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Study: Both Oxford and Pfizer vaccines are effective against the Brazilian version of Corona

A study conducted by the University of Oxford revealed that its vaccine and the vaccine made by Pfizer work well against the P.1 strain that first appeared in Manaus, Brazil, and it also works against the Kent variant, which is the English version of the virus, as the vaccines have proven to be very effective against the dominant Kent strain. In the United Kingdom, which reduces deaths and hospital rates by more than 85%.

According to the British newspaper "Daily Mail" report, scientists initially feared that the Brazilian alternative would be resistant to vaccines because it contains a number of worrisome mutations, in addition to those it shares with the Kent strain, so far there have been 12 cases of the Brazilian type in the United Kingdom 9 in England and 3 in Scotland All patients had direct or indirect travel links to Brazil.

The study revealed from blood samples taken from people who were vaccinated for various types of corona and monitored their antibody responses, that the vaccines produced approximately three times fewer antibodies against the Kent and Brazil variants compared to the original strain, and the researchers said that this is more than enough to neutralize the viruses, as they stimulated Vaccines are up to 9 times less antibody when exposed to the South African variant, which has been detected in hundreds of people in the UK.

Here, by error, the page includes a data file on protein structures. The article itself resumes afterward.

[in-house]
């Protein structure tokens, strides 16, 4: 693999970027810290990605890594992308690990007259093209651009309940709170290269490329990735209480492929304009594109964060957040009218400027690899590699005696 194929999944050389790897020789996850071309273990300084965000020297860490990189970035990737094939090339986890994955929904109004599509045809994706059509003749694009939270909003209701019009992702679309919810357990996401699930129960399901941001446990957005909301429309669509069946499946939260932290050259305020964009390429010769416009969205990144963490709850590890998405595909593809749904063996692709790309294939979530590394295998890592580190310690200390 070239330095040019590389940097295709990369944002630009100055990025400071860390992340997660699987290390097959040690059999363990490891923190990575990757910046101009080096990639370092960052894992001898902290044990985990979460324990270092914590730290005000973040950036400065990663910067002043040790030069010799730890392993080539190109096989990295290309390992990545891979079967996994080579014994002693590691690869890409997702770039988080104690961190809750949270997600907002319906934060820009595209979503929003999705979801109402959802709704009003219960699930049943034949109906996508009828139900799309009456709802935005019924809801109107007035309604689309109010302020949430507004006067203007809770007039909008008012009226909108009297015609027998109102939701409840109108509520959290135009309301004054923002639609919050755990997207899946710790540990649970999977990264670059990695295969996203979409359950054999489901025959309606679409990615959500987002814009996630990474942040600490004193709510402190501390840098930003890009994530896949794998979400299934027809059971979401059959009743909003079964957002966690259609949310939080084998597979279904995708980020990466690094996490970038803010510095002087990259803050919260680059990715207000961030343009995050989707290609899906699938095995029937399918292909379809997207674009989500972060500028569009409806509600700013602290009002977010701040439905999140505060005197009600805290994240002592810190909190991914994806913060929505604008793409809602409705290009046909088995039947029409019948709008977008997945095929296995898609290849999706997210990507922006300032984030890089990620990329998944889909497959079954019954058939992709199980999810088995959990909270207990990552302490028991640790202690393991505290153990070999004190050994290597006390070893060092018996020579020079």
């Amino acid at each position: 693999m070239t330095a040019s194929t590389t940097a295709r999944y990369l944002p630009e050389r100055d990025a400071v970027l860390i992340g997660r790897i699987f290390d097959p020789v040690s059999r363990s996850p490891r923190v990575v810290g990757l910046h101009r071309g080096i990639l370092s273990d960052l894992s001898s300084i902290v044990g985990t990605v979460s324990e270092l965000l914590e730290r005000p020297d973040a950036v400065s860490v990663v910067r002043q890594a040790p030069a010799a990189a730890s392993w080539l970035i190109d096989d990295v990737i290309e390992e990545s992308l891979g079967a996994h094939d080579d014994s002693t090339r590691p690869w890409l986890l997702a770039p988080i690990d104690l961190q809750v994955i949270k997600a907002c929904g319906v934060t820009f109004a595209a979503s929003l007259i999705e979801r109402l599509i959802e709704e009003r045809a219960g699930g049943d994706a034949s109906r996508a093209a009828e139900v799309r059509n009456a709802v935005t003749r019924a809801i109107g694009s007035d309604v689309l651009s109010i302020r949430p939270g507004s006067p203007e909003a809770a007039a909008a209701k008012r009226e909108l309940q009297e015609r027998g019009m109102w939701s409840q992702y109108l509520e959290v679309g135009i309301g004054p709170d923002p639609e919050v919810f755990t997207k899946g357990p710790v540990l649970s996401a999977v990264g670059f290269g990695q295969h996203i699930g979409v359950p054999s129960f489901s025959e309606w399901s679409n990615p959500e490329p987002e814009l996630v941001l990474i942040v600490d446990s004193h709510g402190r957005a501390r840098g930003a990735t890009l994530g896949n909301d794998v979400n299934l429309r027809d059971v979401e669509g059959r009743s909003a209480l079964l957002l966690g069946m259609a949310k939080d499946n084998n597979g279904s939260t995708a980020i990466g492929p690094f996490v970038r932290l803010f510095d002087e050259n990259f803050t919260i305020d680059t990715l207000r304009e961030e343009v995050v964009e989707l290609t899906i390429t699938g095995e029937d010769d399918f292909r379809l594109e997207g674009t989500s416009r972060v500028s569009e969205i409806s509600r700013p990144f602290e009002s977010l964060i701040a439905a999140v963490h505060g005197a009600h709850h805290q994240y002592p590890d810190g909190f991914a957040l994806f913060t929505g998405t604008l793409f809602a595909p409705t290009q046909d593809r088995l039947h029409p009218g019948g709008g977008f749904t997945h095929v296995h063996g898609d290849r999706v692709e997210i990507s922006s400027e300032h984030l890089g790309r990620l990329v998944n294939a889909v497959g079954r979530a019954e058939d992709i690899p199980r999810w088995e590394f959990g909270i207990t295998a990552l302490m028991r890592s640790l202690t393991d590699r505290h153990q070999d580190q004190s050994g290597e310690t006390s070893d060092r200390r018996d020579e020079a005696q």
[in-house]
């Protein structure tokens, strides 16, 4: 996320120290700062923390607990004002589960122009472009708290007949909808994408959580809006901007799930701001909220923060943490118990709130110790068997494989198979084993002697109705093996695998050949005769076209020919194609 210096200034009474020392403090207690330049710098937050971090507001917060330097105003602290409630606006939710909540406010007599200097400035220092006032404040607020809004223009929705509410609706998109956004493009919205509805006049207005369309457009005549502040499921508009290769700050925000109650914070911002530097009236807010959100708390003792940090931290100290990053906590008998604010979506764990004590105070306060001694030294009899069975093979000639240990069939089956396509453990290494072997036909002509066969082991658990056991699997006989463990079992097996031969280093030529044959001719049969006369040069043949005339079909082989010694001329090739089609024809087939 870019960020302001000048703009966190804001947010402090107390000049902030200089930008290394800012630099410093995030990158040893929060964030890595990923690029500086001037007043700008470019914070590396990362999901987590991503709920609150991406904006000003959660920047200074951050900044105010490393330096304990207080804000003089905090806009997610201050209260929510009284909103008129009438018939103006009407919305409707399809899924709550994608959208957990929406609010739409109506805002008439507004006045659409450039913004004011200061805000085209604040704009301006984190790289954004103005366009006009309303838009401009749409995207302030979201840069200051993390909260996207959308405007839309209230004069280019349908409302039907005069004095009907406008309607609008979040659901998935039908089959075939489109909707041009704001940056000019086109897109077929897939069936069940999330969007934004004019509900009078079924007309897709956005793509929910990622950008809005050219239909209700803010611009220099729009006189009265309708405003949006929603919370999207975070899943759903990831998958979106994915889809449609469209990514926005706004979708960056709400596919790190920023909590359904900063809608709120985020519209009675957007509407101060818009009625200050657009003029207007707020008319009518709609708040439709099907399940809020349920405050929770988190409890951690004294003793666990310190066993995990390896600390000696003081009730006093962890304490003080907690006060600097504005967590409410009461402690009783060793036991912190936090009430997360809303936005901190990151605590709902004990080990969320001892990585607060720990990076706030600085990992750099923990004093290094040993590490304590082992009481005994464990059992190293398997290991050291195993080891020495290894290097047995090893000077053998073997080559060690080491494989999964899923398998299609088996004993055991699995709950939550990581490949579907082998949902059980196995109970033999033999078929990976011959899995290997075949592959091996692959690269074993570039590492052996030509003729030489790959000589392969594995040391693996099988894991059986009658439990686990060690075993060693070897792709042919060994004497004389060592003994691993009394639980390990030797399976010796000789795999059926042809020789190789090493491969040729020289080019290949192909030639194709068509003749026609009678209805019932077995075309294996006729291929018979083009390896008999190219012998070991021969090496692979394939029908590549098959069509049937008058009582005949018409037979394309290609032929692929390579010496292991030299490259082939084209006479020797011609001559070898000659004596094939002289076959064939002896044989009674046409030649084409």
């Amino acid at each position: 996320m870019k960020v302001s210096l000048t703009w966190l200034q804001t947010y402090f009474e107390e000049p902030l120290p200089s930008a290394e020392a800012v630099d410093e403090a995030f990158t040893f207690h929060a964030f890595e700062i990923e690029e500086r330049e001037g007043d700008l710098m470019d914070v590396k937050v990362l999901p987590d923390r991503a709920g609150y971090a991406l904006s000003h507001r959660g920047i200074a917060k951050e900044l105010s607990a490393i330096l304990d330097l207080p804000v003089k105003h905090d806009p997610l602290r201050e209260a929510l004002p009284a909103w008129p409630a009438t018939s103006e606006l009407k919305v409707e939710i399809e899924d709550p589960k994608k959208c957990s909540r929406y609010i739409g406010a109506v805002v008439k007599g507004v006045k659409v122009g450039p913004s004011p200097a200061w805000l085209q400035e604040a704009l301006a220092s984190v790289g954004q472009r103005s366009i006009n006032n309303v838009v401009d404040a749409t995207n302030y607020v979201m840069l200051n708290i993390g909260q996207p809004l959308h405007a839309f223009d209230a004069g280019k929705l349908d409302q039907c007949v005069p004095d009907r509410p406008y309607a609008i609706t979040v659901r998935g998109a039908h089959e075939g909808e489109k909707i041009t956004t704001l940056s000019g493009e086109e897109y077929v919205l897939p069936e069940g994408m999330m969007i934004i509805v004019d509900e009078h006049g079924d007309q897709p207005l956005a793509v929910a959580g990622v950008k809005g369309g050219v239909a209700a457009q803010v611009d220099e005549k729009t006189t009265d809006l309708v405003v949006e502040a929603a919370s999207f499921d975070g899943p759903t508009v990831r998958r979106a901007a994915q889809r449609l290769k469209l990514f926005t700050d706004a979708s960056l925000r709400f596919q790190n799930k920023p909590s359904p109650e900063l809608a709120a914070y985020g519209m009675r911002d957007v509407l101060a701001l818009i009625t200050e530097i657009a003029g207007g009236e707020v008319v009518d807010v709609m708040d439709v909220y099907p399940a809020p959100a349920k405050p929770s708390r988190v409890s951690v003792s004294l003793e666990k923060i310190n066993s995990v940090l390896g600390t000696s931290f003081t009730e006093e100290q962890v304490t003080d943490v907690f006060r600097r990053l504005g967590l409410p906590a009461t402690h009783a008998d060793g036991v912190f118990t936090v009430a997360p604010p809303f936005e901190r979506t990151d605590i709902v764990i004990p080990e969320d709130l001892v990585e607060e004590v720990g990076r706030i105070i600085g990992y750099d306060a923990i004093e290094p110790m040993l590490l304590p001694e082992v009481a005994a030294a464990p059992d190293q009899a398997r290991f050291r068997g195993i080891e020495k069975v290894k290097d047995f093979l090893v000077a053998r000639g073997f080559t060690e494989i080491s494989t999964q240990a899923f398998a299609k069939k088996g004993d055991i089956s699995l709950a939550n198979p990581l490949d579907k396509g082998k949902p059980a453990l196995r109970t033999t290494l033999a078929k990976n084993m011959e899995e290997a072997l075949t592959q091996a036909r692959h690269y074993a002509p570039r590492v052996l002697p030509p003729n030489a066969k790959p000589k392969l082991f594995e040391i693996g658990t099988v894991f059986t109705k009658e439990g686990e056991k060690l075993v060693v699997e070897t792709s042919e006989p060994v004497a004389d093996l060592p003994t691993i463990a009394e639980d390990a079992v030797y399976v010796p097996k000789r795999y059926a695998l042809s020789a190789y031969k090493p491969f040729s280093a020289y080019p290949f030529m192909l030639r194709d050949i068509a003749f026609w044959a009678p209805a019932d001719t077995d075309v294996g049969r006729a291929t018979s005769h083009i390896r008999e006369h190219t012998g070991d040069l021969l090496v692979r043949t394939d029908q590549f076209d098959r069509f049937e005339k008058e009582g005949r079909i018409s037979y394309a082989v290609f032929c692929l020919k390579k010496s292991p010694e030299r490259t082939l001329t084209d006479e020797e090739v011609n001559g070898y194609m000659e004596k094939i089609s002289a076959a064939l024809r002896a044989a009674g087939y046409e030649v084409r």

But antibodies are not the only part of the immune response to Coronavirus, white blood cells also play an important role, which means that even if vaccines do not produce a strong antibody response, they still have to prevent severe disease.

Vaccine makers said earlier that vaccines will still prevent the vast majority of people from contracting this strain, and they say that in a small number of people who have been vaccinated and who are still infected with it, their symptoms will decrease to a cold, which means that very simple symptoms appear on them.

Professor Gavin Scratchon, the medical expert who led the research, said: "This study broadens our understanding of the role of changes in spike protein in escaping the human immune response, which is measured as equivalent to antibody levels."

The study used blood samples from people who had natural antibodies resulting from infection with the Corona virus and from those whose antibodies were stimulated by the Oxford or Pfizer vaccine, and found a nearly three-fold decrease in the level of virus neutralization by the antibodies produced by the Oxford and Pfizer vaccine for the Kent and Brazil variants. When compared to the original breed.

The university said that these data indicate that the natural antibodies caused by the vaccine are still able to neutralize these variables, but at lower levels. Most importantly, the "Brazilian" P1 strain may be less resistant to these antibodies than was initially feared.